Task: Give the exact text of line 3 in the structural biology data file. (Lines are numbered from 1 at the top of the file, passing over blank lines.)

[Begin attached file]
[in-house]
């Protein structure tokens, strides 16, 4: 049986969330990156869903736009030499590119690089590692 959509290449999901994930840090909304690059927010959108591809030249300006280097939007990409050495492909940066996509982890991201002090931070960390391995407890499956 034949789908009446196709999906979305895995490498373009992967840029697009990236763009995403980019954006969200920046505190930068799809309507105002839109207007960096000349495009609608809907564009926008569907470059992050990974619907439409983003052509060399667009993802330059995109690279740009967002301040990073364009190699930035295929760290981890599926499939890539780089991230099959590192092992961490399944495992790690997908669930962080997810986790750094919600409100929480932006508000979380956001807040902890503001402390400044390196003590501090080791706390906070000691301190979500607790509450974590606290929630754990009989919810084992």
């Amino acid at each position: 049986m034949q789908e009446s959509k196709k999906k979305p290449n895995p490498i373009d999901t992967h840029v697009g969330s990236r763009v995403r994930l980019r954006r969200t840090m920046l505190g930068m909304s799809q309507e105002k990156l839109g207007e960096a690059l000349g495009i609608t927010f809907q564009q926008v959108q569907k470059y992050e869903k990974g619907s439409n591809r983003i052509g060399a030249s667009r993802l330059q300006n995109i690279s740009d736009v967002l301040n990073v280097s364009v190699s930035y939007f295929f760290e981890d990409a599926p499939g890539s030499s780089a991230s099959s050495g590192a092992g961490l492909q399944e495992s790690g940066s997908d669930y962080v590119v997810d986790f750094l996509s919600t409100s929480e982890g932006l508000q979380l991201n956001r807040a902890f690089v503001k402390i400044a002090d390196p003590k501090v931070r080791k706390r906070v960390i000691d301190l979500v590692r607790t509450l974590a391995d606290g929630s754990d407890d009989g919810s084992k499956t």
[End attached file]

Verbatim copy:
């Amino acid at each position: 049986m034949q789908e009446s959509k196709k999906k979305p290449n895995p490498i373009d999901t992967h840029v697009g969330s990236r763009v995403r994930l980019r954006r969200t840090m920046l505190g930068m909304s799809q309507e105002k990156l839109g207007e960096a690059l000349g495009i609608t927010f809907q564009q926008v959108q569907k470059y992050e869903k990974g619907s439409n591809r983003i052509g060399a030249s667009r993802l330059q300006n995109i690279s740009d736009v967002l301040n990073v280097s364009v190699s930035y939007f295929f760290e981890d990409a599926p499939g890539s030499s780089a991230s099959s050495g590192a092992g961490l492909q399944e495992s790690g940066s997908d669930y962080v590119v997810d986790f750094l996509s919600t409100s929480e982890g932006l508000q979380l991201n956001r807040a902890f690089v503001k402390i400044a002090d390196p003590k501090v931070r080791k706390r906070v960390i000691d301190l979500v590692r607790t509450l974590a391995d606290g929630s754990d407890d009989g919810s084992k499956t």